Plans for second independence referendum in Scotland

First Minister Nicola Sturgeon has vowed she’ll stick to her plans regarding a second independence referendum.

The SNP leader said she would ensure the timing is right and hit out at the Conservatives “disgraceful” decision to “plough ahead” with Brexit as the pandemic rages.

Scottish Conservative leader Douglas Ross and his LibDem counterpart Willie Rennie each called on Sturgeon to abandon her referendum.

MSPs have already passed the Referendums (Scotland) Act which governs polling rules, but they must agree another Act on the date and wording for any ballot. In her latest Programme for Government, Sturgeon said she’d publish a draft bill on those details, “taking account of the development of the Covid-19 pandemic”, before the next election in May.

Douglas Ross, The leader of the Conservatives at Holyrood, called that aim “absurd” and accused Sturgeon of diverting civil servants from the Covid fight, while Rennie said: “If the country is to be locked down, so should the campaign for independence.”

But in a strongly worded salvo, Sturgeon’s spokesperson told The National: “No-one is proposing holding an independence referendum in the middle of the pandemic – unlike the Tories, who have disgracefully ploughed ahead with Brexit amid the Covid crisis.

“It is not for the Tories, or the LibDems – who are now a pro-Brexit party – to dictate to the people of Scotland what choices they should have over the nation’s future. That will only be decided by the people themselves in the coming election.

“We have a Programme for Government commitment to publish a bill before the end of this current parliament, to set out the terms of a future referendum clearly and unambiguously. Such a referendum will allow the people of Scotland to choose who is best to lead them out of the current crisis and to oversee the rebuilding of the country after the pandemic.”

Earlier, Ross urged the Scottish Government to drop its referendum aim because “so many other more important topics need parliament and government’s attention”, saying: “There is so little time left in this term and the parliament’s essential work will clearly be limited by the impact of Covid-19 restrictions.

“It would be irresponsible in the extreme to keep diverting precious time and civil servants’ attention away from the most important issues – like the vaccine delivery, education and protecting jobs – and onto another divisive referendum instead. We can’t waste time on the same constitutional arguments of the last 13 years.”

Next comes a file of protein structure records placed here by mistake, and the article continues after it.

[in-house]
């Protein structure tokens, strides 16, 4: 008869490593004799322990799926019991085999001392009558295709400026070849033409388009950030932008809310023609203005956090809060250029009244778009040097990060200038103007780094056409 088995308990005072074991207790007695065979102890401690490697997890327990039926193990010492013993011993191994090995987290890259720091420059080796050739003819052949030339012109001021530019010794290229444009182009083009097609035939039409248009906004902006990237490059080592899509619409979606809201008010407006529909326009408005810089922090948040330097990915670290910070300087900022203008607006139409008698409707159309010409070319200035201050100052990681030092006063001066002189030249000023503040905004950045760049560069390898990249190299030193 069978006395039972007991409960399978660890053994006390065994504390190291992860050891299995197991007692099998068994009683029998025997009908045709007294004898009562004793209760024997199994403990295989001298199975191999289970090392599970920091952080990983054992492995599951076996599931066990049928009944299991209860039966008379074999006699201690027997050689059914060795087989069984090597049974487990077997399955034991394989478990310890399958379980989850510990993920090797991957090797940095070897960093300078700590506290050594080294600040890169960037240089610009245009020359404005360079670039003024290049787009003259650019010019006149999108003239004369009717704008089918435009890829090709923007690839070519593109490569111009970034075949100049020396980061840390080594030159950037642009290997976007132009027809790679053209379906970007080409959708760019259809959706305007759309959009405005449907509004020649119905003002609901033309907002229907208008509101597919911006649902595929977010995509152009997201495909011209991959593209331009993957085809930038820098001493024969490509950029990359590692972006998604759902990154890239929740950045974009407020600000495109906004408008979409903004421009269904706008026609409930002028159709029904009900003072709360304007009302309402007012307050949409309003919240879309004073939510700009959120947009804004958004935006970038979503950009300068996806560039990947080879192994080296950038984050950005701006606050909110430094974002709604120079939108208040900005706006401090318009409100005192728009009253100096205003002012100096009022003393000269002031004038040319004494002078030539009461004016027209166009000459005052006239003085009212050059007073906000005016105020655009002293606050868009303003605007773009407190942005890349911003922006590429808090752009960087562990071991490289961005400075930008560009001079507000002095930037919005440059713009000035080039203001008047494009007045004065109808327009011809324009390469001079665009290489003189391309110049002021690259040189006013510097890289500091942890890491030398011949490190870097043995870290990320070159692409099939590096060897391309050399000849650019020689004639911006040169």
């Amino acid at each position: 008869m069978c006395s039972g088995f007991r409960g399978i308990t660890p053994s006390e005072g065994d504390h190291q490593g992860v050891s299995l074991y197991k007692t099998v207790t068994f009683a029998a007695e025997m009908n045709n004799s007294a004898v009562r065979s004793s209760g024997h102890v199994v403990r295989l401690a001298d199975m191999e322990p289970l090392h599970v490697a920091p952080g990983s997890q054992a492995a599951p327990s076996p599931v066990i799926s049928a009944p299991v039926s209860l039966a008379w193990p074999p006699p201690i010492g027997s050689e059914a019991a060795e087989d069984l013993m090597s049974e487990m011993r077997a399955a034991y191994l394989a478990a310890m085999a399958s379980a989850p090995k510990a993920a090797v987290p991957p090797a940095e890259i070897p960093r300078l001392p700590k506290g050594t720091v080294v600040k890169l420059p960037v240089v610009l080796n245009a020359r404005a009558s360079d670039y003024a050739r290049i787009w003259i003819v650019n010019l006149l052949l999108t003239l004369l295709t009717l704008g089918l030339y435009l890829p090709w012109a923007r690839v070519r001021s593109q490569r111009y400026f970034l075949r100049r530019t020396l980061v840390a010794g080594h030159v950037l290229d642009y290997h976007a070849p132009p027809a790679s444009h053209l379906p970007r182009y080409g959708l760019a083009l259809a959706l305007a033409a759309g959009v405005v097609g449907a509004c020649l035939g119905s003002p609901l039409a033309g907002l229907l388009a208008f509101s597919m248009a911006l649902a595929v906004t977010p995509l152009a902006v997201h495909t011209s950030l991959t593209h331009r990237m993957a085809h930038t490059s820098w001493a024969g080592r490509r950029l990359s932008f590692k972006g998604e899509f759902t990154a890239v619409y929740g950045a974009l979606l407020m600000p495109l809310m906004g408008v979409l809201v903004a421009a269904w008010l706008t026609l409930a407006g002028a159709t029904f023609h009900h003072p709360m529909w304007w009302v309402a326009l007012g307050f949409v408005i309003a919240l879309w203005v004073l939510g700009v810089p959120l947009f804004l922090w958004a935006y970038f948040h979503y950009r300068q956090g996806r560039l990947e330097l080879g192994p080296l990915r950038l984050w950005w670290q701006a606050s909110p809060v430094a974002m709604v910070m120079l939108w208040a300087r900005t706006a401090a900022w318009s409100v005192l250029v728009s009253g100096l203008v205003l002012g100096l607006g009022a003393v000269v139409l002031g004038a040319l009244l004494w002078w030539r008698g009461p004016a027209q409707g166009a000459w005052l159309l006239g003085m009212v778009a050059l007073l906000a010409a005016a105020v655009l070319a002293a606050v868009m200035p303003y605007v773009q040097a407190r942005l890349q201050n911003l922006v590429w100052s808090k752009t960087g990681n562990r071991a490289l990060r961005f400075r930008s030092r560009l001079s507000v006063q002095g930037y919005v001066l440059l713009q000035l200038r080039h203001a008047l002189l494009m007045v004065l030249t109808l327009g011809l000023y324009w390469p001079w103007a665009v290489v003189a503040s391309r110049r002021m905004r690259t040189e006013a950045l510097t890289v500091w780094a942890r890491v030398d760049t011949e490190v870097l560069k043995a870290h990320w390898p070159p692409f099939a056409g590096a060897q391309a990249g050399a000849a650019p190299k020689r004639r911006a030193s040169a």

Willie Rennie echoing Ross, said: “That is the wrong priority for government. That work and any other work on independence should cease without delay.”

The comments came after Sturgeon told Channel 4 News she “put campaigning and planning for an independence referendum on hold” at the outset of the health crisis, saying: “As we start to recover from this, all societies, all countries are asking themselves ‘what do we want to recover to, what changes do we want, what kind of countries do we want to be?’

“It’s an opportunity to tackle some of the deep-seated issues and problems like inequality and poverty and for Scotland that involves the consideration of who holds the levers, where do the powers lie? And that of course brings to the fore the question of independence, being in charge of our own future – part of that, becoming again part of the European family of nations.”

Sturgeon added: “That’s not a distraction from that process of recovery, that’s part and parcel of making sure we are deciding as a country in Scotland what we recover to.”

Scottish Greens co-leader Patrick Harvie said: “I’m not sure we need advice from the football referee and part-time politician Douglas Ross.”

He continued: “He may not have had his eye on the ball, but his party colleagues have consistently prioritised the constitutional vandalism of Brexit ahead of any other issue over the last year, while also setting out to wreck devolution.

“Only the people of Scotland have a right to determine Scotland’s future, and it’s clear that a growing majority of them support independence.

“That’s before the campaign even begins.”

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